In the interest of mutual learning, I think it’s time we moms tell it like it really is. I haven’t been as happy as I thought I would since having the baby. There, I said it.
What with yesterday being Mother’s Day and all, I thought we should jump right in to the big stuff.
It’s sort of a universal assumption that women will feel complete when they have children and that stay-at-home moms, in particular, should be happy to be home all day with their little ones.
I have been home with my baby since he was born over a year ago. My husband and I had planned and saved money so I could do so. I was really looking forward to it.
I envisioned floating around feeding and changing a baby, cleaning my house, puttering around, cooking real dinners, writing books, playing peek-a-boo and smiling all the time.
Are you laughing? You must be a mom.
So as you might imagine, it’s pretty much been nothing like this. I was sorely ill-prepared for the near constant attention babies require, making all that housework, cooking, and puttering really difficult.
There hasn’t been a day since he was born that I haven’t felt tired. Not a little tired like “oh, if I just sit for a minute, I’ll be fine.” I mean dog tired. The kind of tired where I’ve done jumping jacks just to keep my eyes from closing.
Don’t even think about asking me what I do all day. It makes me punchy. I’m not sure I could tell you, anyway. Though I know I am constantly busy, the hours blur together into even blurrier days until I realize a whole week has gone by and I didn’t wash my husband’s and stepson’s baseball uniforms. Even I want to say, “Really? In a whole week, you couldn’t find the time...?”
Seriously, where is the time going and why am I always so tired?
Of course, I love the baby, so let’s not get crazy thinking I’m a horrible mom (and really, isn’t that what we’re all afraid of being?).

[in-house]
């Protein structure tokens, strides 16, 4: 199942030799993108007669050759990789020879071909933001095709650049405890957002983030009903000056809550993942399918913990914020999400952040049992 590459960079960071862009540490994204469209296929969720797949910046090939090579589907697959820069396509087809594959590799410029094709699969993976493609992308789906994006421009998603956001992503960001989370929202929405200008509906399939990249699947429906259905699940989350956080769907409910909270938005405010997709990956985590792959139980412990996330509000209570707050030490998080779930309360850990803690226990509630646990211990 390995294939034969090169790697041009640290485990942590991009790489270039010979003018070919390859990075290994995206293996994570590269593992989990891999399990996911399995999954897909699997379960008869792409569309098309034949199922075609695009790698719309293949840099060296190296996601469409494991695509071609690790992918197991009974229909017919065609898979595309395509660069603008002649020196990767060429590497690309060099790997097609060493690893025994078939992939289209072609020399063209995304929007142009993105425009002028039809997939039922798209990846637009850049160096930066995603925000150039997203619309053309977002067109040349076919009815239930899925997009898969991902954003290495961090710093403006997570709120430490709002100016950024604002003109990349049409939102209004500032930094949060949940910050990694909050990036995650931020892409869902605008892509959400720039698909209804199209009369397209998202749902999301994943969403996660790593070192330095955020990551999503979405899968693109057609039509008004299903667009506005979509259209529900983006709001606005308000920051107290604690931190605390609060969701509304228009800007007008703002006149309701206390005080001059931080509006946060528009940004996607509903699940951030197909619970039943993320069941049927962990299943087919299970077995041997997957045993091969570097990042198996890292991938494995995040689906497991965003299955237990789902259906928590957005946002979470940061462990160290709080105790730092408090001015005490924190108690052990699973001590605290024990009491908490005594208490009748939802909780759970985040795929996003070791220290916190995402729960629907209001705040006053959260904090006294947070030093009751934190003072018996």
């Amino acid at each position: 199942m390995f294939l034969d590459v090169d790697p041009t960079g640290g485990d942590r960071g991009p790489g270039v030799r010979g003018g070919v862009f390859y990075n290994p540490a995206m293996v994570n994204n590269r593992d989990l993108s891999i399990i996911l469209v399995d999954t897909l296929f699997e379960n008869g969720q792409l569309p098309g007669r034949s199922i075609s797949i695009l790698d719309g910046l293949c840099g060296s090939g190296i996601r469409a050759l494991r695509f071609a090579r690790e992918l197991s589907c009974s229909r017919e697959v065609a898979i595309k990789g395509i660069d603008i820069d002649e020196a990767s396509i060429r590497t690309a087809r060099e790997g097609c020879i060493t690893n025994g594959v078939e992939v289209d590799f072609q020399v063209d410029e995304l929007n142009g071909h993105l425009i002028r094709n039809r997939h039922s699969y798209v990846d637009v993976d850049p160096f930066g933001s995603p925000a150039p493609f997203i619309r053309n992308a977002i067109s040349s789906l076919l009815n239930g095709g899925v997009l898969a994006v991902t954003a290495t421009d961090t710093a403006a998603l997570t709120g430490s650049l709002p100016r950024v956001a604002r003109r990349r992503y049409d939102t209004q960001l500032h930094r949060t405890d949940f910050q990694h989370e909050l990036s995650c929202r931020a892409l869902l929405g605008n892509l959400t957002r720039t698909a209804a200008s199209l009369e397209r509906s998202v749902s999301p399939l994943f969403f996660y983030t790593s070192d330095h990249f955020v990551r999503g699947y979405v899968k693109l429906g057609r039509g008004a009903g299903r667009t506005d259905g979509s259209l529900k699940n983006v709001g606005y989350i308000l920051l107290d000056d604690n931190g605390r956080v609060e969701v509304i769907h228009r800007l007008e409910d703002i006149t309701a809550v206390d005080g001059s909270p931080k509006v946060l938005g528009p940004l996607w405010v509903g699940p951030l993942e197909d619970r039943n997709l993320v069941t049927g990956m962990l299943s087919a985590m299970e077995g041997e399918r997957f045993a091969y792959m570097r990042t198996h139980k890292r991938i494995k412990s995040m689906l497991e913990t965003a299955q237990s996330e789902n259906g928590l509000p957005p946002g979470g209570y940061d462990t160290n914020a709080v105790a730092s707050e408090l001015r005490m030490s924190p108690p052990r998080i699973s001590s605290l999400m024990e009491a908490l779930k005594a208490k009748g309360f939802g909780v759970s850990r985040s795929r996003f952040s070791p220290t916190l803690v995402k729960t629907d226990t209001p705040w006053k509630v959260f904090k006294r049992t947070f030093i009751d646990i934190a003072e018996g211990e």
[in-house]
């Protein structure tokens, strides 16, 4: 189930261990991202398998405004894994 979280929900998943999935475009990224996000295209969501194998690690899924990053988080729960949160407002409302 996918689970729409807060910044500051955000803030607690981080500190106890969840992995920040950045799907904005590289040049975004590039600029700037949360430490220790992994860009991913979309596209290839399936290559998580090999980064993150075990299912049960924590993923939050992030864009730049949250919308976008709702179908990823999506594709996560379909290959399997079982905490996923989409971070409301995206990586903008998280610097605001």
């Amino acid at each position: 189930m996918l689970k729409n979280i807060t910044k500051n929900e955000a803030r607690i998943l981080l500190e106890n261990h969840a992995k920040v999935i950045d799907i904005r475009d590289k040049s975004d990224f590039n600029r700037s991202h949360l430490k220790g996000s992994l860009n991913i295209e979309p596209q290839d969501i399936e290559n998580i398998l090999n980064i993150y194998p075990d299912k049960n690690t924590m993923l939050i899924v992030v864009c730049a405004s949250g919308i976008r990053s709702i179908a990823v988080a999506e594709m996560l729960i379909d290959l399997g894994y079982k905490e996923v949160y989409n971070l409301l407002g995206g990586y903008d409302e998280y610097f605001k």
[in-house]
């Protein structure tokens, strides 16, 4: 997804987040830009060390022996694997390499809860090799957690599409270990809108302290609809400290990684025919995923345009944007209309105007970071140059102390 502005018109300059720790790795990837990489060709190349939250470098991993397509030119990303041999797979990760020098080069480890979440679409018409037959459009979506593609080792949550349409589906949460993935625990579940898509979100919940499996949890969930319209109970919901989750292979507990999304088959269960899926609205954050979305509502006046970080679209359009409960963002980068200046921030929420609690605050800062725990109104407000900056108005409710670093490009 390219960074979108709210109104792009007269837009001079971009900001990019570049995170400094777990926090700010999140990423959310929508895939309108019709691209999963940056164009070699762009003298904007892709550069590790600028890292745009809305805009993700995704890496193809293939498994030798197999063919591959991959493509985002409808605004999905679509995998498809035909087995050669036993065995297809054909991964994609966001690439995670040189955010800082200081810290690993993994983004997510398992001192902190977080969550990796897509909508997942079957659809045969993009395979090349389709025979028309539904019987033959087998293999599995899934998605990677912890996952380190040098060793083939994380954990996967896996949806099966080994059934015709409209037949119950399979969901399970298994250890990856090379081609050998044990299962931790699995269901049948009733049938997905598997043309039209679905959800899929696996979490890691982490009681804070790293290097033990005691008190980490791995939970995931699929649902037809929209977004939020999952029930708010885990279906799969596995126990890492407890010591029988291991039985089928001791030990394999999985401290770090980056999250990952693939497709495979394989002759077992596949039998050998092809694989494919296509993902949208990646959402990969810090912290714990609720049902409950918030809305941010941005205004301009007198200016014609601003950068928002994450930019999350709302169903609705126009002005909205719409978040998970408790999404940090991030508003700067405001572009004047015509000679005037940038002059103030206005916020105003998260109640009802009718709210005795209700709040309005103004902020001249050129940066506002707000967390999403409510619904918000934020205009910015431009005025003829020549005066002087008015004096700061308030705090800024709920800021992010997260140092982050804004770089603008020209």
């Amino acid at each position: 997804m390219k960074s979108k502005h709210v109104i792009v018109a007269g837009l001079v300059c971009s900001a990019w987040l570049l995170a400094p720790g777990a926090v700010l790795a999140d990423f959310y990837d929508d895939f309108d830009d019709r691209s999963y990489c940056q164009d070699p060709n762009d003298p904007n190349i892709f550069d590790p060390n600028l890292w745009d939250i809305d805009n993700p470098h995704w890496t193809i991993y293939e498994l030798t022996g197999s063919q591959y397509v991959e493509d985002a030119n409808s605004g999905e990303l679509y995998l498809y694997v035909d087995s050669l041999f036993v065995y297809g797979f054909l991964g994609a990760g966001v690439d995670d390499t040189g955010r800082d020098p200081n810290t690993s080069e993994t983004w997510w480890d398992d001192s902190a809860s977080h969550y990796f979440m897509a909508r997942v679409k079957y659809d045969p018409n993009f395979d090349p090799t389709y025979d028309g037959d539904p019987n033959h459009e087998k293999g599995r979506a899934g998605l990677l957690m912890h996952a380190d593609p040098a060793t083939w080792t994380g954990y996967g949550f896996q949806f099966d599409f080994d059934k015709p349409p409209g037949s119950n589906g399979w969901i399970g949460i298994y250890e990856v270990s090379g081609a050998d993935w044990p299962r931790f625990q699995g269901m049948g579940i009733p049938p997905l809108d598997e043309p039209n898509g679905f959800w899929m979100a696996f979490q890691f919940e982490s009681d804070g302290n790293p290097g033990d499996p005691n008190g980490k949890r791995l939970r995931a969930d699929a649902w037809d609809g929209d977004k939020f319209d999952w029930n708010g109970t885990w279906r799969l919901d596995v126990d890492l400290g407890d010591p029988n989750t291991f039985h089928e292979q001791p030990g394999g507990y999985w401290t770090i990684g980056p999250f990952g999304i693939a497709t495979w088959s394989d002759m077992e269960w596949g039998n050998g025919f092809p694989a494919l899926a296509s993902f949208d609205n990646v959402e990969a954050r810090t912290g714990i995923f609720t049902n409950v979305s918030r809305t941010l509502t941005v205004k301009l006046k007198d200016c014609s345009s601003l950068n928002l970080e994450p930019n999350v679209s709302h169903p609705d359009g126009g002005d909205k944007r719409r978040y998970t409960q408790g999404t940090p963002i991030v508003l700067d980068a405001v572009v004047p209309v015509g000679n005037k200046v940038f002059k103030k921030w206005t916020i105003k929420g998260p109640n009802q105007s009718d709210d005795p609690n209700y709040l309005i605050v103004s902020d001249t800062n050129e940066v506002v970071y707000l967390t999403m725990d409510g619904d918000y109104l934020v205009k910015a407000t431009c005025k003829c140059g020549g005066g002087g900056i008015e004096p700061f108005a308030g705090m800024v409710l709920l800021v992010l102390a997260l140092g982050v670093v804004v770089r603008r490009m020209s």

I love that I am around when he learns something new. I love seeing his little brain at work. Those are some of my favorite moments.
I’m also glad I don’t have to try to balance full-time work and home because that sounds like way too much for me at the moment.
Here I am trying to figure out how other moms look somewhat refreshed, how they managed to get a haircut, and how they magically know when it’s time to switch to sippy cups or teach a new trick. (Your kid says “mama” and “dada” and “car?” Wow. Mine says “uh-oh.” But he is darn good at it!)
So, happiness? Honestly, not so much these days. Certainly not as much as I had anticipated.
Last year I had a goal of happiness. It was my word of the year. I tried to force happiness on myself like forcing size 3 shoes on a size 4.5 foot. (This mom thing is a continual learning process.) I mean, the pursuit of happiness is our constitutional right, for goodness sake!
I realized, though, that forcing happiness wasn’t working. It actually made me feel worse because it felt like I was being fake. People would ask how I was doing... “Great!” “Isn’t it the best?” they’d say. “Amazing!” I’d say.
Sure, I’m happy sometimes. Occasionally, I’m even ecstatic. A lot of the time I’m just freakin’ tired and foggy. Which doesn’t necessarily mean that I’m unhappy, it just means I’m tired and foggy.
You know what, though? Even when I’m tired and foggy, I’ve found I can still be wonderstruck. And wonderstruck moments contribute to my overall happiness. Who knew?
As you know, that’s my current project. I’ve ditched pursuing happiness in favor of pursuing wonderstruckness. Maybe happiness will settle into place when I’m not chasing it so hard.
What do you think? Does pursuing happiness work for you? If you're a mom, do you feel as put together as you appear?